If it’s appropriate to thank the host organization or the program organizer, by all means do so, particularly if you’d like to be invited back. An e-mail message the next day is OK, but a hand written thank-you note has more impact. You might also ask that person how they felt the presentation went.
If possible, ask someone who was there for a critique. He or she may view the presentation differently than you do. What was it like from the audience perspective? Was your message clear and concise? Were there other things that should have been addressed?
If you have access to a means of recording your speech, record it and listen critically to the playback. Are you using good vocal dynamics? Are you speaking too slowly or too fast? Are the pauses in the right places?
Even if there’s no formal Q&A following your presentation, you should always be prepared for questions that may arise. You might need to answer some clarifying questions as you go along. If you’ve done your homework and know your subject, you should be able to predict the likely questions.
What is the purpose of your speech? Do you want to inform or persuade? What message do you want to impart? Try to summarize your central message in one to three sentences. If you can’t do that, you need to further refine the message. Keep it concise and to-the-point.
One way to prove the company’s viability is through the “lean start-up” process. The company grows from concept to start-up with limited funding to prove its core hypothesis, seeking full funding later. You might test the market cheaply by selling an early version of your product, pre-selling it, or giving free samples. This evidence can eliminate some investment risk and make your business more compelling for investors.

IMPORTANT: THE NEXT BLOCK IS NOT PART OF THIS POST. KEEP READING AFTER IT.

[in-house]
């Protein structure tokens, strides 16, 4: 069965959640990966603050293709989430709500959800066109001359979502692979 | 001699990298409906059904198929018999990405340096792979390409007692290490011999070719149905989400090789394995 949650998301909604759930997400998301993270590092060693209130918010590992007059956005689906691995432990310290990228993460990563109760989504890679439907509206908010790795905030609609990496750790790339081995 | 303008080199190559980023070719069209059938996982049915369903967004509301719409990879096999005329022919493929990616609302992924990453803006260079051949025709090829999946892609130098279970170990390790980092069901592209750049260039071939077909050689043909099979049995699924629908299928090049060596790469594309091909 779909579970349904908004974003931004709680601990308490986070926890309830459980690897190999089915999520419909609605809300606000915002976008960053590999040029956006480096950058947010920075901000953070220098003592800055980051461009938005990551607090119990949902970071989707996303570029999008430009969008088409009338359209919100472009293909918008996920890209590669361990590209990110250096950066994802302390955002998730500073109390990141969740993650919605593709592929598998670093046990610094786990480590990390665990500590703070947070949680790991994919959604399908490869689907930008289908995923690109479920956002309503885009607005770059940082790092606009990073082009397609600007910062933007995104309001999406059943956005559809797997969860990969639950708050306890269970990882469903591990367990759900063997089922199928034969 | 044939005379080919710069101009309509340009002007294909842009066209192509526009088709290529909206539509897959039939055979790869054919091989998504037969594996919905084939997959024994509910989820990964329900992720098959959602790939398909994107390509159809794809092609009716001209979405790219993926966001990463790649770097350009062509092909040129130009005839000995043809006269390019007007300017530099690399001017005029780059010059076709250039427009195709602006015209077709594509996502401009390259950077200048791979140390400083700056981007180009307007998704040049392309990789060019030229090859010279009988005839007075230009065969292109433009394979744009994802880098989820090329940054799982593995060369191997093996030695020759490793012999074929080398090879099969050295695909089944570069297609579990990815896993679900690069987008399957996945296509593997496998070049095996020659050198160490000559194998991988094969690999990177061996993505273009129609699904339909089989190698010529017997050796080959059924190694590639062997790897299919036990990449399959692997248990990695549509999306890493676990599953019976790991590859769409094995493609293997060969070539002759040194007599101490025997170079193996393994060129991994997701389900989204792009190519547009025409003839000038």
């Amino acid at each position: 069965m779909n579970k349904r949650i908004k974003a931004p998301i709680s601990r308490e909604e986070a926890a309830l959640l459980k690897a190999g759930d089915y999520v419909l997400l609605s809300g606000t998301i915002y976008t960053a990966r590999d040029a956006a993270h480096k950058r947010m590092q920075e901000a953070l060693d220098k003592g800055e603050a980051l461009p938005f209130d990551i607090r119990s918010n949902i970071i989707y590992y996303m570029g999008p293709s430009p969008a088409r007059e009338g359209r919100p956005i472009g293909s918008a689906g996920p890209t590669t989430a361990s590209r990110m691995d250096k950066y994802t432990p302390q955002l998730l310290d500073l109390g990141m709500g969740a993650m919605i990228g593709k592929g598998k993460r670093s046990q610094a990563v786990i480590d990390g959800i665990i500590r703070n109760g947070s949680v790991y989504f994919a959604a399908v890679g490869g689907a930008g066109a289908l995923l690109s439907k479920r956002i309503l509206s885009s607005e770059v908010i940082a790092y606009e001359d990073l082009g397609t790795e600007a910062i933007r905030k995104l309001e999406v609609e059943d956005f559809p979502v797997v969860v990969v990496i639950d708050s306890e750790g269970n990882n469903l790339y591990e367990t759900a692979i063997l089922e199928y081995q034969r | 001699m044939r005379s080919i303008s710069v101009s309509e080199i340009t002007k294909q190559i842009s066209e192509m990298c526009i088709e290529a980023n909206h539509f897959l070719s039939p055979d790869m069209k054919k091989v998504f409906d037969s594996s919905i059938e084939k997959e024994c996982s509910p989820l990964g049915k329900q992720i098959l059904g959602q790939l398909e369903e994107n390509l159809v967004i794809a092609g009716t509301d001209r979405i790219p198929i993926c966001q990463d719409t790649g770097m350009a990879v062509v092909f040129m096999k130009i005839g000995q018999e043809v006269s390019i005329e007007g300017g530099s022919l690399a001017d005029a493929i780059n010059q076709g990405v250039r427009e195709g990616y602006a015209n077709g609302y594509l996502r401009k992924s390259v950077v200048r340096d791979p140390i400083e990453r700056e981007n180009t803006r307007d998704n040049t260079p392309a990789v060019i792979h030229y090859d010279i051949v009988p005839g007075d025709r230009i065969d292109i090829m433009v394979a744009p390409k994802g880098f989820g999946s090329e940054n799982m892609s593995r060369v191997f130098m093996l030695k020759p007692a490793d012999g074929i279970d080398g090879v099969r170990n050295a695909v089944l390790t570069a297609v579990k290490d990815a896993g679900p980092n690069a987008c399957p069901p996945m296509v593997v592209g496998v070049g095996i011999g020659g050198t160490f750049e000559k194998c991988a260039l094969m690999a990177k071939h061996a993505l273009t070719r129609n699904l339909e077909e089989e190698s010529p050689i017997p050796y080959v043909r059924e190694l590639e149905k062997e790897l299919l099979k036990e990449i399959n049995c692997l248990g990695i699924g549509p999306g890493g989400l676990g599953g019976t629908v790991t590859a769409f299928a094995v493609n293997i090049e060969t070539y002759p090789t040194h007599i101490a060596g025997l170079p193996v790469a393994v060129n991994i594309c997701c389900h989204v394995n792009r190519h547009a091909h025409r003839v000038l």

Most attractive business plans show growth, and keeping up with growth can be hard. What is the company’s operating plan? Can the team handle product line expansion and growth? There is no point in having a better mousetrap if, once the world starts beating the path to your door, you can’t deliver it!
Most funders think the capabilities of the team are among the most important predictors of success, so it’s critical that your plan describe their capabilities and experience in detail. Other company resources such as staff, facilities, or websites can always be added or changed as required, but success will depend on capable leaders.
You might need additional research on markets, technology or competitors. You may want help putting together financial reports and projections. You might need legal advice on the best way to structure your business. The experts are there if you need them. You may also be able to get help at no cost from government agencies, industry associations, trade groups, or other sources.
Imagine building a house without a plan—chaos! Producing a plan will sharpen your concepts, reveal gaps in your plans, organize your data and information, point out areas needing attention, and provide structure for company operations. View it as a “sanity check.” Producing a plan is a useful discipline and worth the effort.